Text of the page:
Higher Education Needs Advocates for American Indians, Alaska Natives

University Communications
March 29, 2013

Arizona contains 22 federally recognized tribal nations. To help the UA president understand and determine ways to best address the needs of the nation's college-going students, and their families, the UA established a new position.

Since its inception, Karen Francis-Begay (Navajo) has served in that role: special advisor to the UA Office of the President on Native American affairs (currently retitled, assistant vice president for tribal relations).

Nathaniel Manygoats, (left), his wife, Denise Manygoats, and their family, Natasha Manygoats, 12; Ashley Scott, 16; Nicole Scott, 22; and Daniel Manygoats, 6, attend a luncheon during a Native American Student Affairs Wildcat Family Pride Weekend event at the UA. (Photo credit: Norma Jean Gargasz/UANews)

In 2010, Francis-Begay became part of the team of authors that would eventually contribute to the publication "Beyond the Asterisk: Understanding Native Students in Higher Education," which was released by Stylus Publishing in March 2013.

The following is an excerpt from "The Role of the Special Advisor to the President on Native American Affairs," which Francis-Begay wrote for the book:

Appointing a full-time special advisor demonstrated the UA’s commitment to understanding and valuing tribal sovereignty. The institution has enhanced many of its programs and services targeting Native Americans with the understanding that these programs benefited not a “minority” group or “race,” but a multitude of individual and uniquely sovereign tribal nations.

Native Americans who are members of federally recognized tribes hold separate and unique political and legal classifications. Many of our Native American students come from tribal communities that have their own form of government, language, and cultural customs and values. The leadership of these tribal nations possesses representation and authority similar to leaders from other countries.

The UA acknowledges the uniqueness of tribal nations and honors government-to-government negotiations and agreements. The special advisor to the president on American Indian affairs also works with out-of-state tribes and organizations who have a vested interest in the university.

In my role as special advisor to the president on Native American affairs, I serve as a critical liaison between the UA and tribes to strengthen partnerships and advance mutual goals. As the primary contact and resource on Native American affairs for the president and cabinet, I provide leadership in the enhancement of public relations work with national, state, and tribal entities. The position is vital to strengthening the visibility and presence of the UA among tribal nations and for collaborating with university officials, academic colleges, and departments on new initiatives related to outreach, partnership, development, policy and research.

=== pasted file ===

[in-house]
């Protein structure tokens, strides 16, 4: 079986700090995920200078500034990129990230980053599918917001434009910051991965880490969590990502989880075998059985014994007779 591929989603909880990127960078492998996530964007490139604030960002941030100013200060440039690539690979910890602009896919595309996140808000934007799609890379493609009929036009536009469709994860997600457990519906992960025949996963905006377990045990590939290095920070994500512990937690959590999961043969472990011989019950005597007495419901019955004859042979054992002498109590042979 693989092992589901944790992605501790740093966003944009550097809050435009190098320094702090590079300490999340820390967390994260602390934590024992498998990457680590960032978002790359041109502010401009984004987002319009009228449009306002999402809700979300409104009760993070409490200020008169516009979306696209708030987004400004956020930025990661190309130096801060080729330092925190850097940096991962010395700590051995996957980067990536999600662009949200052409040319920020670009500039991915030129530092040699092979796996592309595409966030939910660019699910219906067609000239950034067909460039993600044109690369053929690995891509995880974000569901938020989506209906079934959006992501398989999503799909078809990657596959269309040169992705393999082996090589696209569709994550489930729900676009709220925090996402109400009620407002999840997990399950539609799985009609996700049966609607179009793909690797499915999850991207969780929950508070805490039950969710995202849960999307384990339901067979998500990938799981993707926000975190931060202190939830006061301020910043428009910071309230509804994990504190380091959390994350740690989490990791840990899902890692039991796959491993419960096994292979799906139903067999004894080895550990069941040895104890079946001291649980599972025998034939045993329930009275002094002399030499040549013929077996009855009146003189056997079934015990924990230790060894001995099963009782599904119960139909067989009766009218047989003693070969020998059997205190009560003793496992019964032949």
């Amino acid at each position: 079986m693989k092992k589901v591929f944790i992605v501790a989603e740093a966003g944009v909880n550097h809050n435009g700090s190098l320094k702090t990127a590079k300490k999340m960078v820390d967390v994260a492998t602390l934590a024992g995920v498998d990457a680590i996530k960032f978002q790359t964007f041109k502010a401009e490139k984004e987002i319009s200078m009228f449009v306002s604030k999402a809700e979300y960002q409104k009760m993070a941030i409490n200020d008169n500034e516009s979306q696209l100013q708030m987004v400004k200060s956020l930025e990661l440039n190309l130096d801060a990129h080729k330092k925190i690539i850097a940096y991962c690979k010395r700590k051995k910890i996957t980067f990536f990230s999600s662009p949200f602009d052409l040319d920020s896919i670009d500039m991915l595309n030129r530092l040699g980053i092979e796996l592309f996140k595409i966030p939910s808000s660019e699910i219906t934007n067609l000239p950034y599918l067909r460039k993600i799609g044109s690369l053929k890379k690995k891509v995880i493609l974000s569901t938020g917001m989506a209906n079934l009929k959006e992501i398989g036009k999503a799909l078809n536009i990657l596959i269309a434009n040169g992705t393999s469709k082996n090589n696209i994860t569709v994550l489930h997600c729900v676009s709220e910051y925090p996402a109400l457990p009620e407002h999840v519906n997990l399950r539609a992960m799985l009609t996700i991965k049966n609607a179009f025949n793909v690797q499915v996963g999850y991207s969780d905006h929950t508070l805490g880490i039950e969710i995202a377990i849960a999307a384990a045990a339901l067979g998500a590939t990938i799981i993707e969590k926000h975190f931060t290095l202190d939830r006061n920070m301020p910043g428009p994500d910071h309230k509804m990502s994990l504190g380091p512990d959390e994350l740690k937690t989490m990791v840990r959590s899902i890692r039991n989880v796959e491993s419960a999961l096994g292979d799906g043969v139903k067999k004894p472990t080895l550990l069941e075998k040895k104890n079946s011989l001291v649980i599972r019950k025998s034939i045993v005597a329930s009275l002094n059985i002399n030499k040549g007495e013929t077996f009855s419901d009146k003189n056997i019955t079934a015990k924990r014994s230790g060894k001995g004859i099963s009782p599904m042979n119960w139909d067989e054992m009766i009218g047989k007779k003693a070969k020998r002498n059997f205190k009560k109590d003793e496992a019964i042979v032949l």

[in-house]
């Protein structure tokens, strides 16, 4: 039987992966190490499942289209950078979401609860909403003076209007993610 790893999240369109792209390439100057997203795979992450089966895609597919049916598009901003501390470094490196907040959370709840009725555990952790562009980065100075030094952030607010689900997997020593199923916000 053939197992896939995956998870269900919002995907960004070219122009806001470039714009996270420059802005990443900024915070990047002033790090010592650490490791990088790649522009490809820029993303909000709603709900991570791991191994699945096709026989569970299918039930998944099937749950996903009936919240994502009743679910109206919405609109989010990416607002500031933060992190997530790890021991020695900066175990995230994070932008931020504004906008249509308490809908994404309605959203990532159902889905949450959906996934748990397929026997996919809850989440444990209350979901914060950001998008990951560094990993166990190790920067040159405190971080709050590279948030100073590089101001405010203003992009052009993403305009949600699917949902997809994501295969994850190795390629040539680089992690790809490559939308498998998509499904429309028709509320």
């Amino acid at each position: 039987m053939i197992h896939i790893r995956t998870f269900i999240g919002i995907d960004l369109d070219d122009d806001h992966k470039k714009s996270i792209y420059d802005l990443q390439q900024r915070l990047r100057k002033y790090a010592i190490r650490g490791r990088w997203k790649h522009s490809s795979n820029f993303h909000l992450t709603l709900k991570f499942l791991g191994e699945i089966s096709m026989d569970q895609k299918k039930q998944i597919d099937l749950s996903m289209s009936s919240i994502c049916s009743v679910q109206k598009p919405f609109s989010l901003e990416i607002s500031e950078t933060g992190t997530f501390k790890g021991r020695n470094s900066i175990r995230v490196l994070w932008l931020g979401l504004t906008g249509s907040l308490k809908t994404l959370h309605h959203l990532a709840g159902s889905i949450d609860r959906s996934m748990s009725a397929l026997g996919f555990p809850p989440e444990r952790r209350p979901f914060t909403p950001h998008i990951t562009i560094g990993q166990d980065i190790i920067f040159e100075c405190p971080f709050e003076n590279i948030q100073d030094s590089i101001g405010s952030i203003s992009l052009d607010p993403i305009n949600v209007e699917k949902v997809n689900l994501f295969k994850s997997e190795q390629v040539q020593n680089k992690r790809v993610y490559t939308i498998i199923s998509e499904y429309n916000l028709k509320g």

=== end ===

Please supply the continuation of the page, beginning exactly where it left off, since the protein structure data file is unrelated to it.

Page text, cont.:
In her conclusion, Francis-Begay wrote:

The highest levels of university leadership must demonstrate a commit to improving access and success for Native students. Without this commitment, we go nowhere. As a Navajo saying goes, “T'áá shí 'ánísht'éego t'éiyá 'ádoolnííł” (If it has to be, it is up to me). I live by this saying and will continue to dedicate my lifetime to Native American education. I hope others will be inspired with the path I have created on my own journey and can learn and benefit from my professional and personal experiences in higher education.

Read the full article on the newly published book, read "Conveying the American Indian College Experience," at UANews.org.

Former UA President Robert Shelton appointed Karen Francis-Begay in 2007 to serve as his full-time special advisor for Native American affairs. Francis-Begay continues to serve in the position under current UA President Ann Weaver Hart. In her role, Francis-Begay is the president's key adviser in working with Arizona's Native American communities. The position was created to enhance relations and communication between the UA and tribal nations while also strengthening the academic success of Native American and Alaska Native students.


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